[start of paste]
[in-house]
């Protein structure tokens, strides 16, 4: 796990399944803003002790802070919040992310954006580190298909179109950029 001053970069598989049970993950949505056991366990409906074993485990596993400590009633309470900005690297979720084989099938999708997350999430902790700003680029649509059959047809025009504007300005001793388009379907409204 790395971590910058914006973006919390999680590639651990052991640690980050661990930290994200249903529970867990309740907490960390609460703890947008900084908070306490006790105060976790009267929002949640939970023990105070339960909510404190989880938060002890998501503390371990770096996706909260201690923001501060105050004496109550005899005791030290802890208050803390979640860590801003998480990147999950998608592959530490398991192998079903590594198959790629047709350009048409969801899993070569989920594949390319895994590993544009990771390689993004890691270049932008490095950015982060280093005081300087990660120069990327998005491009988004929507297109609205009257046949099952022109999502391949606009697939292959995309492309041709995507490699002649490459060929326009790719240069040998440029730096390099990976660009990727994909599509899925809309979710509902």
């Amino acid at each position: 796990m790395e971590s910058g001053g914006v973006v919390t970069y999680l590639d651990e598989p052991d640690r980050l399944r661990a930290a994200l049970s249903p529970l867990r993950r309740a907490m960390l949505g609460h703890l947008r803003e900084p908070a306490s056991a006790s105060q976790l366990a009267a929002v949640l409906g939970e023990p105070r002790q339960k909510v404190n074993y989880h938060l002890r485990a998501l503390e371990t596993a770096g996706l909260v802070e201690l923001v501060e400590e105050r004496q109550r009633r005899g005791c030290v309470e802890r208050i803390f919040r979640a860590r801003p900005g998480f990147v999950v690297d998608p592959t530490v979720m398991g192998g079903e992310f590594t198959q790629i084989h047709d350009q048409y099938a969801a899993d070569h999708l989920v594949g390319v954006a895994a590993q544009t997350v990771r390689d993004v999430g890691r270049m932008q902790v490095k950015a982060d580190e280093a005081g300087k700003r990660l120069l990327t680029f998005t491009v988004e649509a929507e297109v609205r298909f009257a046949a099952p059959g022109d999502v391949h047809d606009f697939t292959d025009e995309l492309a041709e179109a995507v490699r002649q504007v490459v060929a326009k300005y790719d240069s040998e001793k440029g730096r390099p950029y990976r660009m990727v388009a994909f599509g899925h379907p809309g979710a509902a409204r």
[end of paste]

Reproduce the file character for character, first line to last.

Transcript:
[in-house]
């Protein structure tokens, strides 16, 4: 796990399944803003002790802070919040992310954006580190298909179109950029 001053970069598989049970993950949505056991366990409906074993485990596993400590009633309470900005690297979720084989099938999708997350999430902790700003680029649509059959047809025009504007300005001793388009379907409204 790395971590910058914006973006919390999680590639651990052991640690980050661990930290994200249903529970867990309740907490960390609460703890947008900084908070306490006790105060976790009267929002949640939970023990105070339960909510404190989880938060002890998501503390371990770096996706909260201690923001501060105050004496109550005899005791030290802890208050803390979640860590801003998480990147999950998608592959530490398991192998079903590594198959790629047709350009048409969801899993070569989920594949390319895994590993544009990771390689993004890691270049932008490095950015982060280093005081300087990660120069990327998005491009988004929507297109609205009257046949099952022109999502391949606009697939292959995309492309041709995507490699002649490459060929326009790719240069040998440029730096390099990976660009990727994909599509899925809309979710509902």
């Amino acid at each position: 796990m790395e971590s910058g001053g914006v973006v919390t970069y999680l590639d651990e598989p052991d640690r980050l399944r661990a930290a994200l049970s249903p529970l867990r993950r309740a907490m960390l949505g609460h703890l947008r803003e900084p908070a306490s056991a006790s105060q976790l366990a009267a929002v949640l409906g939970e023990p105070r002790q339960k909510v404190n074993y989880h938060l002890r485990a998501l503390e371990t596993a770096g996706l909260v802070e201690l923001v501060e400590e105050r004496q109550r009633r005899g005791c030290v309470e802890r208050i803390f919040r979640a860590r801003p900005g998480f990147v999950v690297d998608p592959t530490v979720m398991g192998g079903e992310f590594t198959q790629i084989h047709d350009q048409y099938a969801a899993d070569h999708l989920v594949g390319v954006a895994a590993q544009t997350v990771r390689d993004v999430g890691r270049m932008q902790v490095k950015a982060d580190e280093a005081g300087k700003r990660l120069l990327t680029f998005t491009v988004e649509a929507e297109v609205r298909f009257a046949a099952p059959g022109d999502v391949h047809d606009f697939t292959d025009e995309l492309a041709e179109a995507v490699r002649q504007v490459v060929a326009k300005y790719d240069s040998e001793k440029g730096r390099p950029y990976r660009m990727v388009a994909f599509g899925h379907p809309g979710a509902a409204r």